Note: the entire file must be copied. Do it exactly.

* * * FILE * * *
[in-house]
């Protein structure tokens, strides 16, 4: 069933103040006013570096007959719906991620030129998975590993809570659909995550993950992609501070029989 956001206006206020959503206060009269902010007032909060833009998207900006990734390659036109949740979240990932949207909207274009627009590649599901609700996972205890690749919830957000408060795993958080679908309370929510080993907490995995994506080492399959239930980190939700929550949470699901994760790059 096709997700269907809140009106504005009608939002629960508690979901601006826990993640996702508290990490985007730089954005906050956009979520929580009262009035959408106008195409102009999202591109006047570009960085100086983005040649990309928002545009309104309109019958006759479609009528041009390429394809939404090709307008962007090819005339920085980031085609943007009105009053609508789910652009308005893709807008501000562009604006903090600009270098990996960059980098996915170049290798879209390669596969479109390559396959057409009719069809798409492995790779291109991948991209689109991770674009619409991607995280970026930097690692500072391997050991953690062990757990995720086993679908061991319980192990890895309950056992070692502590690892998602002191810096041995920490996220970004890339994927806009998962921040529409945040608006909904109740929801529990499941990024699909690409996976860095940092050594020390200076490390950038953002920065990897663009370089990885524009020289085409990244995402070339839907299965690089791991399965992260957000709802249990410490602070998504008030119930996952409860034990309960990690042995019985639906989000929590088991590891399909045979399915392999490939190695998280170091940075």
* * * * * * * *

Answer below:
[in-house]
């Protein structure tokens, strides 16, 4: 069933103040006013570096007959719906991620030129998975590993809570659909995550993950992609501070029989 956001206006206020959503206060009269902010007032909060833009998207900006990734390659036109949740979240990932949207909207274009627009590649599901609700996972205890690749919830957000408060795993958080679908309370929510080993907490995995994506080492399959239930980190939700929550949470699901994760790059 096709997700269907809140009106504005009608939002629960508690979901601006826990993640996702508290990490985007730089954005906050956009979520929580009262009035959408106008195409102009999202591109006047570009960085100086983005040649990309928002545009309104309109019958006759479609009528041009390429394809939404090709307008962007090819005339920085980031085609943007009105009053609508789910652009308005893709807008501000562009604006903090600009270098990996960059980098996915170049290798879209390669596969479109390559396959057409009719069809798409492995790779291109991948991209689109991770674009619409991607995280970026930097690692500072391997050991953690062990757990995720086993679908061991319980192990890895309950056992070692502590690892998602002191810096041995920490996220970004890339994927806009998962921040529409945040608006909904109740929801529990499941990024699909690409996976860095940092050594020390200076490390950038953002920065990897663009370089990885524009020289085409990244995402070339839907299965690089791991399965992260957000709802249990410490602070998504008030119930996952409860034990309960990690042995019985639906989000929590088991590891399909045979399915392999490939190695998280170091940075």